Escalating Energy Consumption– Are You Planning Ahead?

Electricity use is projected to steadily and substantially increase over the next 25 years.  This will not only impact your business bottom line, but also how your business operates.  You need to start taking steps today in planning for this eventuality.

Don’t be fooled by the temporary decline in electricity demand as we make our way through the worldwide recession.  Electricity demand, tied directly to economic growth, is projected to reach pre-recession levels by 2012 as economies rebound.   Consumption of electricity is estimated to almost double by 2035 from levels experienced in 2007.

What is driving this explosion?  Industrial consumption will grow in proportion to post-recession industrial output.  Consumer electronics consumption is projected to increase threefold over the next 20 years.  Electric vehicle adoption will develop a new electricity consumer.

Utilities are trying to delay the eventuality of building expensive new power plants.  Capacity must increase to meet future demand.  Steps are being taken today to curb long-term peak demand.  Utilities are educating customers on conservation, providing incentives for energy reduction, and moving to demand-based pricing schemes to drive reduced peak demand.

Organizations working in partnership with their utilities can actually reduce their electricity expenses, while organizations not working in concert will experience significant cost increases.  Utilities with demand-based pricing models charge different rates to customers based on their usage profile: overall consumption level and when electricity is consumed.

What you should be doing

  1. Audit Consumption – Learn where you are consuming electricity in your business.  The three largest consumers of electricity are HVAC, lighting, and office equipment.  Utilities and ESCOs (Energy Service Companies) offer programs to assist in this analysis.  For a do-it-yourself approach, purchase an inexpensive meter and check your office equipment.  You will be shocked.  Electricity cost is approximately $1/Watt/Year (at 11.5¢/kWh).  A desktop computer with monitor and full accessories consumes approximately 250 watts annually ($250/year).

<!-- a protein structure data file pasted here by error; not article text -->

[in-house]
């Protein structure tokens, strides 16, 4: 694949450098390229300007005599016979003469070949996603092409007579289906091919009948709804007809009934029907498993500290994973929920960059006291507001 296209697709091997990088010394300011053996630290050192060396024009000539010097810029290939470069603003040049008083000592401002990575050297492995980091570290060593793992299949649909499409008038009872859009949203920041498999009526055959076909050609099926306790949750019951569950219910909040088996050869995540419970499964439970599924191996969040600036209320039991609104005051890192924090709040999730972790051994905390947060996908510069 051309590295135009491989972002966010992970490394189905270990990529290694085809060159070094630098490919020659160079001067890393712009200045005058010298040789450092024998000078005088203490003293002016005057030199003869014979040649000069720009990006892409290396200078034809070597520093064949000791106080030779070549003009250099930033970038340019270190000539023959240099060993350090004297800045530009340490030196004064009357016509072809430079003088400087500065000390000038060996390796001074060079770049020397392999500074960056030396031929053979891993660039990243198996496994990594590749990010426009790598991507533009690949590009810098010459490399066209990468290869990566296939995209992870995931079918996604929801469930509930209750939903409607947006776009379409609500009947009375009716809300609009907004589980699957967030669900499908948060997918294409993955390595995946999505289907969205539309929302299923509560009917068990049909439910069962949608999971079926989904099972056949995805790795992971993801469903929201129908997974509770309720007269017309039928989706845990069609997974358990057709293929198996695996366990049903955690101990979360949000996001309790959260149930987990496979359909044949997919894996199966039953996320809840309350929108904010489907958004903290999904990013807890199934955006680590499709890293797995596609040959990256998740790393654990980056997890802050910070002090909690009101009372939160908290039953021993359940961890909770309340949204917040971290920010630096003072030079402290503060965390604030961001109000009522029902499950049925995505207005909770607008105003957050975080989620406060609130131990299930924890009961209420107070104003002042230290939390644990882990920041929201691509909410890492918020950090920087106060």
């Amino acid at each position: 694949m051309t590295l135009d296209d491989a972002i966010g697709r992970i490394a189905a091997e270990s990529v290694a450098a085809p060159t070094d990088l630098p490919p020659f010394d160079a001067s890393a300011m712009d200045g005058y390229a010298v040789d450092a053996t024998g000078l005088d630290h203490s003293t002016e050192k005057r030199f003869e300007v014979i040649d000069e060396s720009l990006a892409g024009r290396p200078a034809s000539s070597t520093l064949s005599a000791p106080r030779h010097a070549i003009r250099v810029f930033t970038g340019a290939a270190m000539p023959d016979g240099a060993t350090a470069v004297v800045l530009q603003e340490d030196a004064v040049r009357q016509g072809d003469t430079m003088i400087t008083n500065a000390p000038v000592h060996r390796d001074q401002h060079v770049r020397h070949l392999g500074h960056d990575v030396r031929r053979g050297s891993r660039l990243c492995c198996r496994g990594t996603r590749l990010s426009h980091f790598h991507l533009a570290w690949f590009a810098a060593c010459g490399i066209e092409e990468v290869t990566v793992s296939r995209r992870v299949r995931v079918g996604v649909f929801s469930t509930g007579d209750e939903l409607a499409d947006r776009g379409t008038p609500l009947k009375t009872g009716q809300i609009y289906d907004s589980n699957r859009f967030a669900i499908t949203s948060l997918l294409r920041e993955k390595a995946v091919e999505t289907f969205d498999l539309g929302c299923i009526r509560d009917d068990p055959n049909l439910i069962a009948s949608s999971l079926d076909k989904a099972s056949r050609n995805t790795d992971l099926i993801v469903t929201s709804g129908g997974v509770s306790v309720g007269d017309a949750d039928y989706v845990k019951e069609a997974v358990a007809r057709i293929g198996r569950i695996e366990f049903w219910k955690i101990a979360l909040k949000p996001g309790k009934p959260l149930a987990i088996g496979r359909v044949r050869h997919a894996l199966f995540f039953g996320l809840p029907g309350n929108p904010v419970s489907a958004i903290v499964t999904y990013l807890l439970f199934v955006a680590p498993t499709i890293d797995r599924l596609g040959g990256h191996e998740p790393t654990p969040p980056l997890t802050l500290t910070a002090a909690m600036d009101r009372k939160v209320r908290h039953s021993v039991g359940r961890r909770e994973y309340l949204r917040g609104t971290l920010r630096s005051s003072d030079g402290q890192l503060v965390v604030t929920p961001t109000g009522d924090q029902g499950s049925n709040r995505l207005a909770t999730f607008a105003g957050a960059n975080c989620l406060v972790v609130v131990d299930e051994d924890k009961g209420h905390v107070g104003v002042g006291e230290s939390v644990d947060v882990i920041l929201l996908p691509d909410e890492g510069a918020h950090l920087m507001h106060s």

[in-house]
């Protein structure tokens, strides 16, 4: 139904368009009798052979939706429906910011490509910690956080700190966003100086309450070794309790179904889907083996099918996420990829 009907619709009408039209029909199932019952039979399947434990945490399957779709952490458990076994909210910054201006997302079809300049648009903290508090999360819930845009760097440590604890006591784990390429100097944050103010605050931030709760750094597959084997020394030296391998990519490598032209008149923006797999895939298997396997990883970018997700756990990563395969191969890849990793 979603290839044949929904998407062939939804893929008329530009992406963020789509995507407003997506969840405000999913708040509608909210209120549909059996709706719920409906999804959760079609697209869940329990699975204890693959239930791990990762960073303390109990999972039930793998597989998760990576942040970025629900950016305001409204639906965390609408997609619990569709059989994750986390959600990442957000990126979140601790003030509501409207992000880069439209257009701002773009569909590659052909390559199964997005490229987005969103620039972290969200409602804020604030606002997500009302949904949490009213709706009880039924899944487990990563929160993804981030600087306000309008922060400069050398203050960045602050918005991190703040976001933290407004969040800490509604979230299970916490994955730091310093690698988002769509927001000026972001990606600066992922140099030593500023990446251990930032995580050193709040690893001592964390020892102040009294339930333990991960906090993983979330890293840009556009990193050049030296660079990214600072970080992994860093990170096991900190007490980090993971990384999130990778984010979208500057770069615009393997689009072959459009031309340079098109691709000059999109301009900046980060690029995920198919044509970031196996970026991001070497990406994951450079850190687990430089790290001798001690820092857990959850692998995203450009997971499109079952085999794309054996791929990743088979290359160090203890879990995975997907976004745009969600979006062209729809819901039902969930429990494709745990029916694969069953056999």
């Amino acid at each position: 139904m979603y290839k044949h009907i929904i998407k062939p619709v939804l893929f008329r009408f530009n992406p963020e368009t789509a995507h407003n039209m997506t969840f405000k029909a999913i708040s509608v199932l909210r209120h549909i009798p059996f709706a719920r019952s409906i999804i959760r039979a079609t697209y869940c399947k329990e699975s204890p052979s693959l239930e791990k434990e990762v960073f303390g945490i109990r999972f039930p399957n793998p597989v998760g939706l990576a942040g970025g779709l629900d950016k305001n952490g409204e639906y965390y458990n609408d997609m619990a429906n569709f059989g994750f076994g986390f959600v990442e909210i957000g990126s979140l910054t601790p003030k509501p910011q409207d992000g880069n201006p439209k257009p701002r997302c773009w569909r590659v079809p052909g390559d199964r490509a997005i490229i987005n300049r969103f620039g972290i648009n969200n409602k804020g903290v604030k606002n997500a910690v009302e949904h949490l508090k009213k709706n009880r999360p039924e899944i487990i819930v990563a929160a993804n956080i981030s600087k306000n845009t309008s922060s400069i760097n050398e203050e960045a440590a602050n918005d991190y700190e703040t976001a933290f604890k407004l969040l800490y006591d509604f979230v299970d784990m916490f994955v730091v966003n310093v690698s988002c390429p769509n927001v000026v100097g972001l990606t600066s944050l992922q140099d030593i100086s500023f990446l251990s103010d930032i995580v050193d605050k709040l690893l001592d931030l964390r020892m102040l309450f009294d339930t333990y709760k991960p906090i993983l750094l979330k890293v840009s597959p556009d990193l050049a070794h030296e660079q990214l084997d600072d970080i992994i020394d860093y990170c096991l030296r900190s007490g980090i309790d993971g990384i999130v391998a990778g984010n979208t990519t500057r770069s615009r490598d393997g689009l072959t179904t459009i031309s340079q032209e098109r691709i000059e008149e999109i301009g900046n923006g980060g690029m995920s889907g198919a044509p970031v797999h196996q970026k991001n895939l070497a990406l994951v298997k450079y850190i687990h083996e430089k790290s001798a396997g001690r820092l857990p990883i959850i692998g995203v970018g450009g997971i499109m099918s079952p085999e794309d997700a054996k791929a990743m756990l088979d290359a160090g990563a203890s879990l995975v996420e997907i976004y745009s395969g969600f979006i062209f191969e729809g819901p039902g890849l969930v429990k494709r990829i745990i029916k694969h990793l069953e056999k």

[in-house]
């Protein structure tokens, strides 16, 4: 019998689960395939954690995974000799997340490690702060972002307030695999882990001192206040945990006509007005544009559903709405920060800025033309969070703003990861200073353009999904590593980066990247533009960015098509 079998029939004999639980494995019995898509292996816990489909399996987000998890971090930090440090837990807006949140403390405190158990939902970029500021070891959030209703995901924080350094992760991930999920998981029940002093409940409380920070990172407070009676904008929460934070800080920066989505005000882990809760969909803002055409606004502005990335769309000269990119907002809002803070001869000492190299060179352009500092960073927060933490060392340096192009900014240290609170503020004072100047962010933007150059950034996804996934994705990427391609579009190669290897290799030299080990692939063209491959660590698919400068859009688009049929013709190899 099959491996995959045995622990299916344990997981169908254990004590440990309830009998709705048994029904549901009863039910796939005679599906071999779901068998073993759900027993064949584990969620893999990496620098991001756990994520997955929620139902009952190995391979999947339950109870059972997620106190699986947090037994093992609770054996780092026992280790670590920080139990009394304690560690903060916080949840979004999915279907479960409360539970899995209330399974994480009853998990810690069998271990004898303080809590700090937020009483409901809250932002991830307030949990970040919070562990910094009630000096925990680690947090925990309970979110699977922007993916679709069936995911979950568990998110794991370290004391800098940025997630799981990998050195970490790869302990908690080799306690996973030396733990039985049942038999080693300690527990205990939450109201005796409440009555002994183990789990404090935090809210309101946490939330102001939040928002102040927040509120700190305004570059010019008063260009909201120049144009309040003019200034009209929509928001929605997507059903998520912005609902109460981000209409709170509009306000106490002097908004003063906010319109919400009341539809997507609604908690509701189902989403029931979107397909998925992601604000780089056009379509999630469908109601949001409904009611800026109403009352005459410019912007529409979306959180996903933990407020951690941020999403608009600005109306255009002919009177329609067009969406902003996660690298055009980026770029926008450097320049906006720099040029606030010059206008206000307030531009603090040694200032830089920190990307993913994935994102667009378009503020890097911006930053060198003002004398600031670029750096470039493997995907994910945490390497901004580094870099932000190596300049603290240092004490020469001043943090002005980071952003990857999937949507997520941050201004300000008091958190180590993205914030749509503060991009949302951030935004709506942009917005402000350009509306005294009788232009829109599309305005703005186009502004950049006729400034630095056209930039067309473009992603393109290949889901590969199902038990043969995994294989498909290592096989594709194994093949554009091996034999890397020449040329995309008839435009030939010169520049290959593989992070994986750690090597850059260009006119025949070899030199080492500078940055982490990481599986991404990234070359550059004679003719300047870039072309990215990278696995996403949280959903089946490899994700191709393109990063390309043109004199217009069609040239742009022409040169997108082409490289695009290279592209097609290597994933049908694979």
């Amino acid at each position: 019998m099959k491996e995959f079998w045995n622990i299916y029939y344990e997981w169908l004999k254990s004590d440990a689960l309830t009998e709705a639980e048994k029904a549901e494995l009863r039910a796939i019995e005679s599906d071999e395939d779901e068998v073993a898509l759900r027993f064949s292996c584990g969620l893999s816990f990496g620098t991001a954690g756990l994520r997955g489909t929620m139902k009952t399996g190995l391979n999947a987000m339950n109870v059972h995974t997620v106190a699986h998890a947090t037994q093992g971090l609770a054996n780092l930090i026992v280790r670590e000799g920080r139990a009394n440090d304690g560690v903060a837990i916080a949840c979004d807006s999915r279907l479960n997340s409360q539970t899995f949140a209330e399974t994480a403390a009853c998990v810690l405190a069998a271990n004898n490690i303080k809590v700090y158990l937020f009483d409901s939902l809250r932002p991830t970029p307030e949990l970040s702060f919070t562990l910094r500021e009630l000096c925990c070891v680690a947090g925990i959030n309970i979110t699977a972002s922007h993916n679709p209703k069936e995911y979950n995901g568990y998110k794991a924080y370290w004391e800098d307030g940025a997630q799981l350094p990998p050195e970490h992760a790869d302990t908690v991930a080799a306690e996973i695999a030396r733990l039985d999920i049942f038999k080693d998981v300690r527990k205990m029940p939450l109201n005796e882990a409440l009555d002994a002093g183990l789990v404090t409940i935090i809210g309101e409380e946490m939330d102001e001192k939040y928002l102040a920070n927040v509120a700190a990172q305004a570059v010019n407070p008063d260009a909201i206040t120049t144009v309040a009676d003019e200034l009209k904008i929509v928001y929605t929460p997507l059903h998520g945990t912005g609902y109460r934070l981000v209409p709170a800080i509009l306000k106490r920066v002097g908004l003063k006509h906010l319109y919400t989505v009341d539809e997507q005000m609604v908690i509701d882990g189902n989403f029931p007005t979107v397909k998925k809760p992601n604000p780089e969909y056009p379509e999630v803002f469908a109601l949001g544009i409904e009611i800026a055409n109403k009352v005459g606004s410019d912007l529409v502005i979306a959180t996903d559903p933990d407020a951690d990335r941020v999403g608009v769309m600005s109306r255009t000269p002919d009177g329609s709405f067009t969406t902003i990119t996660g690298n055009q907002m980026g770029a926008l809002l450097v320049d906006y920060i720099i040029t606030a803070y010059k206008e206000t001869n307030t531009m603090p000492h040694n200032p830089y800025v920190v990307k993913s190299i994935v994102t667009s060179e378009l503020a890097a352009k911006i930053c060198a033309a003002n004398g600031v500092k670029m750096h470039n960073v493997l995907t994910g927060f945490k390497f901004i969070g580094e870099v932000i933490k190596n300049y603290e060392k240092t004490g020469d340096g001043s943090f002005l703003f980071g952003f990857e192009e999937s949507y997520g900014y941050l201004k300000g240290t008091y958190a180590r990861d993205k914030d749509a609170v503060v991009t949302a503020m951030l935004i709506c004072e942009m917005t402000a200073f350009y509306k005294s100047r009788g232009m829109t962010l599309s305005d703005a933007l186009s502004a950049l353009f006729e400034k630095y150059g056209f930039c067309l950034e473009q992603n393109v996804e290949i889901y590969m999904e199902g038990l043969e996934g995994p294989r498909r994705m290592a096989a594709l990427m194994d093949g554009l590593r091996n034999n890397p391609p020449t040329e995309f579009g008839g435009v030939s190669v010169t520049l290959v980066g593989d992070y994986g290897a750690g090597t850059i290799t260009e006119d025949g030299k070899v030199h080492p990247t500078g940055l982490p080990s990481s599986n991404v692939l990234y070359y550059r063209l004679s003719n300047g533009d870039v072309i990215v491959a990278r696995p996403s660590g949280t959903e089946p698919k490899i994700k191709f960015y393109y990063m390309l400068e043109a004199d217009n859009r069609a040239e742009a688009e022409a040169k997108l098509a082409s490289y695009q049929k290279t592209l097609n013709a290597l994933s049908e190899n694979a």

2. Eliminate Unproductive Consumption – Walk around your office and do a quick assessment.  How many lights are on during non-business hours?  How many are on in unoccupied meeting rooms and offices during business hours?  How many computers and monitors are fully powered during non-business hours or when the user is away from their desk?  Reduce unproductive consumption by using available automation to control office equipment and lights. Significant energy is consumed without business productivity.
  3. Utilize Remote Workforce – Encourage employees to work from a home office when feasible.  This is an employee benefit and a huge potential business savings.  Eliminate wasted electricity to power excess computers, office lights, and HVAC.  Office space requirements may also be reduced as a by-product, resulting in large additional savings.
  4. Shift Work Schedules – Review work schedules throughout your organization.  It will become increasingly advantageous to reduce your peak demand and electricity use during peak demand hours.  Is it critical that all departments work the same business hours?  Is it critical that everyone in a department work the same business hours?  Moving toward a flatter demand curve and use of electricity outside of peak demand hours will lower your electricity rate.
  5. Reduce Internal Servers / Data Centers – Maximize the use of newer technologies such as cloud computing and server virtualization for sizeable energy savings.  Outsource your data center as an option to reduce energy costs. On-premise servers represent a significant cost to the organization for hardware, maintenance, and additional HVAC.
  6. Rebates/Rebates/Rebates – Take full advantage of utility rebates before they expire.  Rebates are available for efficiency upgrades in lighting and HVAC.  Rebates for PC power management are also available from many utilities.  Utilities promote energy demand reduction through rebates.  Many rebates go unused and programs expire.  There is no guarantee that a particular rebate will be available in the future.

The bottom line is to create a plan to systematically transform your business into one that is less sensitive to future electricity price increases and demand-based rate models.  Some improvements require business process change, while others require capital investment.  Many, such as PC power management, require no investment and save electricity costs immediately.  The key is to start taking action today because implementing all measures simultaneously will be unfeasible.  Start with actions that have immediate payback and use savings to pay for additional improvements.  Don’t be the organization scrambling in crisis mode once new rates take effect.

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